The Army Is Speeding Ahead With Self-Driving Medical Transport

Gear
A Cushman golf cart modified by TARDEC to be driverless.
Photo released by U.S. Army.

The Army is the latest organization to venture into the realm of driverless cars, joining the likes of Tesla, Google, Audi, Uber, and many others in tech’s most popular sector. Unlike its corporate counterparts, though, Army leadership isn’t investing in this industry to make morning commutes easier or allow people to chow down burgers in the driver’s seat. They’ve got bigger goals in mind.  


By 2018, the Army plans to have autonomous vehicles on the road transporting wounded soldiers to the hospital for rehab. This move is aimed at reducing the likelihood of combat-wounded soldiers missing their doctor’s appointments due to heavy traffic and lack of parking close to on-base hospitals like Fort Bragg’s. These logistical issues cost the Army valuable time and resources, says Edward Straub, program manager for the Army’s Applied Robotics for Installations and Base operations.

“Some of these appointments can cost $5,000. So, if the soldier is not showing up, that’s a huge cost,” Straub said in a recent interview with Automotive News. “We surmised that by providing a reliable, personalized transportation option, we could reduce that number of missed appointments.”

To make this happen, the U.S. Army Tank Automotive Research, Development and Engineering Center has rolled out a three-phase pilot program at Fort Bragg, South Carolina, and several other locations.

The first phase is already underway, with drivers steering the vehicles along their designated routes. Because they are essentially extra-long golf carts operating on military installations, these vehicles operate at low speeds and in controlled areas. Unlike commercial driverless technology like Tesla’s autopilot feature, these Army carts do not necessarily have road signs or markings to give them any cues. Operating them autonomously and safely in this environment is more difficult than in the confines of a city street.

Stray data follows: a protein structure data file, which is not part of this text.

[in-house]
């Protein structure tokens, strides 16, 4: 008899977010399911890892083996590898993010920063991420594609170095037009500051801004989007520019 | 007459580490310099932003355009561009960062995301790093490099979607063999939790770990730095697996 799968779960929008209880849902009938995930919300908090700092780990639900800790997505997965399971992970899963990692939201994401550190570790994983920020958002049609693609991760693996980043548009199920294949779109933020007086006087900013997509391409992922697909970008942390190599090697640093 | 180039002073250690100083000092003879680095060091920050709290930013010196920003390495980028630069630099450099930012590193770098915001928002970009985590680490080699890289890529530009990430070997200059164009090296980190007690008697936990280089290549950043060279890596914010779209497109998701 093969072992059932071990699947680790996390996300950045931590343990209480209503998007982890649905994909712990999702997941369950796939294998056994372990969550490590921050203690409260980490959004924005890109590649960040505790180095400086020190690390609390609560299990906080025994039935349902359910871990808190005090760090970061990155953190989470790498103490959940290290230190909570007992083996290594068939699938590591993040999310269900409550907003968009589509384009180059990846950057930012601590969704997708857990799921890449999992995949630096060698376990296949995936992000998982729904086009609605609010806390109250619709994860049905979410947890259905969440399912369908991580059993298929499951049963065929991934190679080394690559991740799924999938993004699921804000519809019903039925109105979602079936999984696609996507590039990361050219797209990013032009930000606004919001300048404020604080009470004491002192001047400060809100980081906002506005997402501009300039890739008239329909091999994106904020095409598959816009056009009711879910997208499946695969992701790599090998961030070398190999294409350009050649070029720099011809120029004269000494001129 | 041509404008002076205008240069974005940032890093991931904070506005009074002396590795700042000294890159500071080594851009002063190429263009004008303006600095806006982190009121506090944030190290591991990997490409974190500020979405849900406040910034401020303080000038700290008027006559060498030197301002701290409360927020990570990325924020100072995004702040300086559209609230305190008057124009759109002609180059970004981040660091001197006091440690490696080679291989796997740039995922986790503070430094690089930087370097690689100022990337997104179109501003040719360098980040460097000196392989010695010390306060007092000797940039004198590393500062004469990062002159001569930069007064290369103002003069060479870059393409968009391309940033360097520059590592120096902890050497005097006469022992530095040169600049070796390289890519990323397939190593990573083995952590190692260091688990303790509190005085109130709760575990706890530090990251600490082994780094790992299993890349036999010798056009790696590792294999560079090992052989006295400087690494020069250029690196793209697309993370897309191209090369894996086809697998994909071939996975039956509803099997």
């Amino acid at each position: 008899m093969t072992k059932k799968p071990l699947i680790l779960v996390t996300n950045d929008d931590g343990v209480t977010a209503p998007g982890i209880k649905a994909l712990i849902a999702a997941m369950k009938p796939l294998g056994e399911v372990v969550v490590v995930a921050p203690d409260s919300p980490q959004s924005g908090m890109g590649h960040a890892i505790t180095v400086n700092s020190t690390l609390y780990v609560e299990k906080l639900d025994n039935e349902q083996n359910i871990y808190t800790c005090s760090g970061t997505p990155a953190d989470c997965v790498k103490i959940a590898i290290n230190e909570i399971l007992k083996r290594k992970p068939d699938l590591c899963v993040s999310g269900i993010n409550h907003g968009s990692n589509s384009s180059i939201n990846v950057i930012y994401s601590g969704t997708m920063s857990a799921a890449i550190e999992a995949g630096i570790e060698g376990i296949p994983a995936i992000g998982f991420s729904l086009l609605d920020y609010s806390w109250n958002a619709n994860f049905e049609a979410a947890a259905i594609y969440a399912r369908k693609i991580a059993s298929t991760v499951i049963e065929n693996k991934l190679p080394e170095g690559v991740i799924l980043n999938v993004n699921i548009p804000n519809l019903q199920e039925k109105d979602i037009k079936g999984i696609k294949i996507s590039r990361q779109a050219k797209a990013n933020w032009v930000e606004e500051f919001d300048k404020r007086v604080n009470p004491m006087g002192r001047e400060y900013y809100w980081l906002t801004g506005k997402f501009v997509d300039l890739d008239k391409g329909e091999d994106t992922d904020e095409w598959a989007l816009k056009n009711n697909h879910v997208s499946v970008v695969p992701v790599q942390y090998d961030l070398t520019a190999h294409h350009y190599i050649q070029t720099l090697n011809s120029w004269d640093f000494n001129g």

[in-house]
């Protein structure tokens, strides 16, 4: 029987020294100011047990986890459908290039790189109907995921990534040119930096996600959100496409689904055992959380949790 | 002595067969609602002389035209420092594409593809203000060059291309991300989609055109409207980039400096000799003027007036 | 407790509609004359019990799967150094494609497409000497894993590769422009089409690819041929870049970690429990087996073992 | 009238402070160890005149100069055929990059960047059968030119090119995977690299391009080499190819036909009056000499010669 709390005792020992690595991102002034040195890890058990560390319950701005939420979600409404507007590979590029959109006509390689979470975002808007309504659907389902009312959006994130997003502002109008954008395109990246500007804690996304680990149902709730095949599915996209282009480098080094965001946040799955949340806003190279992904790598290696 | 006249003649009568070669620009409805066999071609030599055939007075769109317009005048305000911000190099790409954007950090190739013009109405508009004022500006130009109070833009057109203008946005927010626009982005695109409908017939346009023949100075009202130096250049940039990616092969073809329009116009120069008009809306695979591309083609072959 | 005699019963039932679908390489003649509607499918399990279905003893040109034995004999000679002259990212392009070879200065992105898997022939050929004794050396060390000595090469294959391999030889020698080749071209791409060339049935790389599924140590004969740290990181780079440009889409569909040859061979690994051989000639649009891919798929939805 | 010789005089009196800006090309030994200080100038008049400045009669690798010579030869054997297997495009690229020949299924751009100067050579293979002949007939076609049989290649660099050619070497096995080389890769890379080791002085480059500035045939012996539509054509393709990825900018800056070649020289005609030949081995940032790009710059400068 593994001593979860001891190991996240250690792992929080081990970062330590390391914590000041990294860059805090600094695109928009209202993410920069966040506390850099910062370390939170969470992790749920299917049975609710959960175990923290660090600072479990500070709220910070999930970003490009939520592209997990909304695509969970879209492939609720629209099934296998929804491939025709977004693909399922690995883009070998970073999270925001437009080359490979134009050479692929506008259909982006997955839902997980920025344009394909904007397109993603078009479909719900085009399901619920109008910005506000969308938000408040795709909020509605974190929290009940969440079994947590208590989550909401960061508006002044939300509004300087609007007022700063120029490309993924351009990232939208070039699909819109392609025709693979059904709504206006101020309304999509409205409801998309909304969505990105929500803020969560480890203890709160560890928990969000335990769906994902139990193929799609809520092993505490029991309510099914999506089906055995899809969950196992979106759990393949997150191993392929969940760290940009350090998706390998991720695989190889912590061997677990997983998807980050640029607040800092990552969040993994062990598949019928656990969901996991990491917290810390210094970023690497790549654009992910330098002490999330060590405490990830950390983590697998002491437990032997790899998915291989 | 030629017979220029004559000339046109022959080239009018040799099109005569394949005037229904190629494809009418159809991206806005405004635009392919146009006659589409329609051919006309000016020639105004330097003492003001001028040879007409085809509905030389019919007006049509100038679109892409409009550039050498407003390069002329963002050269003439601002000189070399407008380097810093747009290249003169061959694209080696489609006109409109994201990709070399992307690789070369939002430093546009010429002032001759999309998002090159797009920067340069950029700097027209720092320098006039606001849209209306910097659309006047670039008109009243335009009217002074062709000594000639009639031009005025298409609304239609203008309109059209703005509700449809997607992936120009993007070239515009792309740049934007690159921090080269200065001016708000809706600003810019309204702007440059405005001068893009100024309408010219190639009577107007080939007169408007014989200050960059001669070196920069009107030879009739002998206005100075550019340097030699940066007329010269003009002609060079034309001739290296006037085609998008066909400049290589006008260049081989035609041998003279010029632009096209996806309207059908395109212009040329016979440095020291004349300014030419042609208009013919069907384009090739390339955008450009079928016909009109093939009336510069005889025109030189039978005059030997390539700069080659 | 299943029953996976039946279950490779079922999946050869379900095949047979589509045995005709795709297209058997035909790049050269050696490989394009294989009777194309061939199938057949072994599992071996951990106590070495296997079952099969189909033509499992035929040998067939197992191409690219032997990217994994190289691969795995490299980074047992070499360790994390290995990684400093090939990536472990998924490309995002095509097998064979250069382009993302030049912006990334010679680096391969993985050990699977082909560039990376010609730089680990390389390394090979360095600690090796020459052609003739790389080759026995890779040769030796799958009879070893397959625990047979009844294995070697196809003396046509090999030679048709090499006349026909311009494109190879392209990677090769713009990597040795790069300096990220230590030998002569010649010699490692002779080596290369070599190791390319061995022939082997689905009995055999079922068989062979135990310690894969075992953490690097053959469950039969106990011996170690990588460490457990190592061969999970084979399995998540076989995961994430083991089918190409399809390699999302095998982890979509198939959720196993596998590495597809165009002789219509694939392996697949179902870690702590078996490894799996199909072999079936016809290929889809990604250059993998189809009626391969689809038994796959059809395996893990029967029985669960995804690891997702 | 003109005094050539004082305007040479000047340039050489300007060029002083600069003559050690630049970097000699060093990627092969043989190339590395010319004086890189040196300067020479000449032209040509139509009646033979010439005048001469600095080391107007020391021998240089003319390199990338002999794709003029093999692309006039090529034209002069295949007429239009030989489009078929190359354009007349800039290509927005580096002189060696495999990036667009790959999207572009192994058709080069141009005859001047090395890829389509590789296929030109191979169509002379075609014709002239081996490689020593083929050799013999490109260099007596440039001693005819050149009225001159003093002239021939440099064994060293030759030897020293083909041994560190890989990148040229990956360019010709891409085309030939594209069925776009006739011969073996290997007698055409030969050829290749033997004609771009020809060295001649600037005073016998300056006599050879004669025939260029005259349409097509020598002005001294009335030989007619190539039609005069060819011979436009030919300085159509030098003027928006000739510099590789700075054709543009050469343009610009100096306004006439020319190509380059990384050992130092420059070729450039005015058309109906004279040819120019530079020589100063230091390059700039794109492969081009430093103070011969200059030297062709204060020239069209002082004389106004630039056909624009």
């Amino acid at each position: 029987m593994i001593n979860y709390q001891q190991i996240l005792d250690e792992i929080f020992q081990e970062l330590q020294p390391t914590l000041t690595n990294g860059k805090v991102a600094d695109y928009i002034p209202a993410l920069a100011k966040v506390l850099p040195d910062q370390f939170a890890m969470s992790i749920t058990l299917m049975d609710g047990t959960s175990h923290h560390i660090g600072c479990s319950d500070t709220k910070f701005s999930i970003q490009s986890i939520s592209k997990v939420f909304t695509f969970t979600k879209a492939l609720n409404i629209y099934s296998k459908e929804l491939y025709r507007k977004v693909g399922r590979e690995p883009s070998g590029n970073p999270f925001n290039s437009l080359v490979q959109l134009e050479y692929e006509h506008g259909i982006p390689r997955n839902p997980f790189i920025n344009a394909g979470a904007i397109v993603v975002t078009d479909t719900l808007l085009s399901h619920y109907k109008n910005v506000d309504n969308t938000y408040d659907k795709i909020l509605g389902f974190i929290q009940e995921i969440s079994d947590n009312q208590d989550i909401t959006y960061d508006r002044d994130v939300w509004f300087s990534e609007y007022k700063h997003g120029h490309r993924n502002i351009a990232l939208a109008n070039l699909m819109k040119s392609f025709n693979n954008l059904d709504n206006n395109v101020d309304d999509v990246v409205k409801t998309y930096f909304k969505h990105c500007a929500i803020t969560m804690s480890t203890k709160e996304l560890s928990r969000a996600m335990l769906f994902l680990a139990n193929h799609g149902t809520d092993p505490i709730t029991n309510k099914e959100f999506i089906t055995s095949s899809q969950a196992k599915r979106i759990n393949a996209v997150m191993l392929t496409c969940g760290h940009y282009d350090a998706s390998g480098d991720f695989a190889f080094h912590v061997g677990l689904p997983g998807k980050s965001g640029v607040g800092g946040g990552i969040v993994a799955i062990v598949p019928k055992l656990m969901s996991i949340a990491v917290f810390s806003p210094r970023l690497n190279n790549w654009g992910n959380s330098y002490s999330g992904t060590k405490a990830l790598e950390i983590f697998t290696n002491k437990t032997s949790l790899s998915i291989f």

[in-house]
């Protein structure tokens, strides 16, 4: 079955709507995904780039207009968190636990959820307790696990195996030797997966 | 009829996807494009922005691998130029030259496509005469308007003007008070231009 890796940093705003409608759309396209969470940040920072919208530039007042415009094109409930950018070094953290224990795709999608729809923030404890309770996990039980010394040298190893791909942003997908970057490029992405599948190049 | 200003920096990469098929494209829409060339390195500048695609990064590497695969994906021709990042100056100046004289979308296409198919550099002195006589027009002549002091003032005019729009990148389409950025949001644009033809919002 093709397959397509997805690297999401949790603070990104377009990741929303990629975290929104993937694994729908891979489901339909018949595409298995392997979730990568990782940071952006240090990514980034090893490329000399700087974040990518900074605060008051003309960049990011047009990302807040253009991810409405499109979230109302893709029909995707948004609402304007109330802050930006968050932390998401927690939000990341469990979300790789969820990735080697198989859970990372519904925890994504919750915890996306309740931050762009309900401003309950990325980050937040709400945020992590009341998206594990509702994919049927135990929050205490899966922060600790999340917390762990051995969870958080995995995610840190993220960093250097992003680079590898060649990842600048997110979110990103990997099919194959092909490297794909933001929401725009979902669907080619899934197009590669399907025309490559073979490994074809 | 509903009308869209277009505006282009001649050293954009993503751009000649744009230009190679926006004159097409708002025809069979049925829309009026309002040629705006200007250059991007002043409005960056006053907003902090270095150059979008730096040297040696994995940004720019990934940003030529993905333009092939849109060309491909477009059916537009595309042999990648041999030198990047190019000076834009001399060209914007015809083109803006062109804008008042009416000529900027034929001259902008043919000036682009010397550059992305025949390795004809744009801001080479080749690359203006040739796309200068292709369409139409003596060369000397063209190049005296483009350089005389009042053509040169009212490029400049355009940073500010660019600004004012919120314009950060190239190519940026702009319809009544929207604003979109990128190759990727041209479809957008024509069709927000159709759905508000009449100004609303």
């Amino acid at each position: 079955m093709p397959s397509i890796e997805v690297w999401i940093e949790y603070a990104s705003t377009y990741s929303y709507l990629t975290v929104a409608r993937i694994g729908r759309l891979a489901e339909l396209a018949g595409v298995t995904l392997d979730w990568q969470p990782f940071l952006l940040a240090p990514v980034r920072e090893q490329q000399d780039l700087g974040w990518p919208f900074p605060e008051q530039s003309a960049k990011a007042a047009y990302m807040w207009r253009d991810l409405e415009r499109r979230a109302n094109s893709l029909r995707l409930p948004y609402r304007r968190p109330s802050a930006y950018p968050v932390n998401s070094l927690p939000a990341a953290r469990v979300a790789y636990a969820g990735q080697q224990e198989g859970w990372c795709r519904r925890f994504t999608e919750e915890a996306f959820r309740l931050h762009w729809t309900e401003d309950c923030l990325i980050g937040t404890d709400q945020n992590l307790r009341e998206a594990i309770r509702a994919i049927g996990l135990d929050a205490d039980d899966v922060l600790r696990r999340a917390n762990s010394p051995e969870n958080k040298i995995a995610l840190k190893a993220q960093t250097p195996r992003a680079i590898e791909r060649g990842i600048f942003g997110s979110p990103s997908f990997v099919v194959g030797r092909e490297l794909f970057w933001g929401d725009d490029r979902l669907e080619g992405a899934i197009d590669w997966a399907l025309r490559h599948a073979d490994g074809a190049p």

Things will get interesting in phase two, which is tentatively set to begin this fall. Similar to the Google self-driving cars that have been on American roads for months, the cart drives itself, but will have an operator in the front seat in case the vehicle malfunctions in any way.

If everything goes according to plan, the training wheels will come off and these vehicles will operate independently by late 2017 or early 2018. Once this happens, American soldiers will be able to schedule personalized door-to-door transports from their barracks to the hospital with ease.

While these developments aren’t as eye-popping as Israel’s rollout of self-driving trucks on the Gaza border, they’ll be a huge upgrade for the Army’s on-base medical services and will ensure combat-wounded soldiers get the treatment they need. What’s more, they represent a glimpse into the Army’s future plans to use driverless combat vehicles to transport supplies and soldiers.

These developments may not sound like much compared to many car companies’ upcoming models, but remember, these Army carts are moving wounded soldiers, the most precious of cargo.

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